Lateral spinal artery is a pathway by which PICA can be reconstituted in cases of more proximal vertebral occlusion — again recognizing that PICA is a lateral spinal artery homolog — in effect an enlarged lateral spinal artery capturing territory of the cerebellum in addition to the lateral medulla. In this patient, the right vertebral artery is occluded just below the foramen magnum due to dissection. The C1 radiculopial artery (purple) connection to the lateral spinal artery (red) allows for reconstitution of the vermian branch of the PICA (black). The lateral spinal artery below the C1 radiculopial branch is marked with the pink arrow. Notice also presence of the anterior spinal artery (yellow) perfectly contrasting its anterior and medial position to that of the spinal artery. The C1 radicular branch (purple) is in effect the radiculopial artery is acting as a radiculopial artery, homologous to radiculopial supply of the posterior spinal arteries at the thoracic and lumbar levels (see Spinal Arterial Anatomy) The C1 muscular branch (green) opacifies the occipital artery (white) and deep cervical artery (blue).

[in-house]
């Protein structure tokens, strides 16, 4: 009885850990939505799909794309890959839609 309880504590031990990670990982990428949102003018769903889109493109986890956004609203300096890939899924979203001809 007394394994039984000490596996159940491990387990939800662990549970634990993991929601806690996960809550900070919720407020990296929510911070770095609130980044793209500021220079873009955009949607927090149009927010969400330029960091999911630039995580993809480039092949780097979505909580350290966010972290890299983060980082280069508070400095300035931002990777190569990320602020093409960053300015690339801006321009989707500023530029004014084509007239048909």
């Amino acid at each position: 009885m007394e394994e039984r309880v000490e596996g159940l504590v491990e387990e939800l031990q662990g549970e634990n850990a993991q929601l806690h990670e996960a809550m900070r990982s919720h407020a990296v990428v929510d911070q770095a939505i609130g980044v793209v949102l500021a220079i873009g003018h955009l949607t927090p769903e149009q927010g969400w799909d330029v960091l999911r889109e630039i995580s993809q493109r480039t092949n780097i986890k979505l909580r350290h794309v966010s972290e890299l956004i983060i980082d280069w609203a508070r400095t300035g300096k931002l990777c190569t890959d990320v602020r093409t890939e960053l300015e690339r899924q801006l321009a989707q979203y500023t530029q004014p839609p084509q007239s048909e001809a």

The indispensable STEREO pair